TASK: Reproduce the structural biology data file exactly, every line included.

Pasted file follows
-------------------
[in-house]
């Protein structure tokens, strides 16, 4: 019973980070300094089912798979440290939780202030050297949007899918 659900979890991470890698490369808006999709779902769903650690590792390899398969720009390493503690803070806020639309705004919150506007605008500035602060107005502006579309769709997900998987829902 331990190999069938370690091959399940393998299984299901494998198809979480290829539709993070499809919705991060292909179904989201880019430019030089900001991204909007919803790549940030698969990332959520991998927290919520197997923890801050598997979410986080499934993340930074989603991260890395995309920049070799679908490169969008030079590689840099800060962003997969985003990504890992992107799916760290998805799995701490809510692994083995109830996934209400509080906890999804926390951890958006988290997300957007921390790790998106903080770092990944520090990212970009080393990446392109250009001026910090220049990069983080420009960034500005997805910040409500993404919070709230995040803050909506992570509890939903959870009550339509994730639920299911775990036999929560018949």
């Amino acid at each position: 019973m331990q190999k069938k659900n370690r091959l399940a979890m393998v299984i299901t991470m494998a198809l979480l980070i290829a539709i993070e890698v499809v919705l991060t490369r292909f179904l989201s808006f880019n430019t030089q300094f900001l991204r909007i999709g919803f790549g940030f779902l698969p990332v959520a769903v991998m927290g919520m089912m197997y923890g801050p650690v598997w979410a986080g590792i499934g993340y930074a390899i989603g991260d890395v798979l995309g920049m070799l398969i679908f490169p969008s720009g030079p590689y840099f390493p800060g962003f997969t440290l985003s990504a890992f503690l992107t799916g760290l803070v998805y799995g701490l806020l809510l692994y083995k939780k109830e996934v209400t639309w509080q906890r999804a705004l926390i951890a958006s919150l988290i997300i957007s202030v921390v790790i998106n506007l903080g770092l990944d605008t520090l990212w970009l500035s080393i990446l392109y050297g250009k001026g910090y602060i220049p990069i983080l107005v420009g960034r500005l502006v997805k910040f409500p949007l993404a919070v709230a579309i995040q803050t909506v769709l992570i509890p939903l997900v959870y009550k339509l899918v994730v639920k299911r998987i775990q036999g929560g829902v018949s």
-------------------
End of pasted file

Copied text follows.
[in-house]
């Protein structure tokens, strides 16, 4: 019973980070300094089912798979440290939780202030050297949007899918 659900979890991470890698490369808006999709779902769903650690590792390899398969720009390493503690803070806020639309705004919150506007605008500035602060107005502006579309769709997900998987829902 331990190999069938370690091959399940393998299984299901494998198809979480290829539709993070499809919705991060292909179904989201880019430019030089900001991204909007919803790549940030698969990332959520991998927290919520197997923890801050598997979410986080499934993340930074989603991260890395995309920049070799679908490169969008030079590689840099800060962003997969985003990504890992992107799916760290998805799995701490809510692994083995109830996934209400509080906890999804926390951890958006988290997300957007921390790790998106903080770092990944520090990212970009080393990446392109250009001026910090220049990069983080420009960034500005997805910040409500993404919070709230995040803050909506992570509890939903959870009550339509994730639920299911775990036999929560018949």
């Amino acid at each position: 019973m331990q190999k069938k659900n370690r091959l399940a979890m393998v299984i299901t991470m494998a198809l979480l980070i290829a539709i993070e890698v499809v919705l991060t490369r292909f179904l989201s808006f880019n430019t030089q300094f900001l991204r909007i999709g919803f790549g940030f779902l698969p990332v959520a769903v991998m927290g919520m089912m197997y923890g801050p650690v598997w979410a986080g590792i499934g993340y930074a390899i989603g991260d890395v798979l995309g920049m070799l398969i679908f490169p969008s720009g030079p590689y840099f390493p800060g962003f997969t440290l985003s990504a890992f503690l992107t799916g760290l803070v998805y799995g701490l806020l809510l692994y083995k939780k109830e996934v209400t639309w509080q906890r999804a705004l926390i951890a958006s919150l988290i997300i957007s202030v921390v790790i998106n506007l903080g770092l990944d605008t520090l990212w970009l500035s080393i990446l392109y050297g250009k001026g910090y602060i220049p990069i983080l107005v420009g960034r500005l502006v997805k910040f409500p949007l993404a919070v709230a579309i995040q803050t909506v769709l992570i509890p939903l997900v959870y009550k339509l899918v994730v639920k299911r998987i775990q036999g929560g829902v018949s």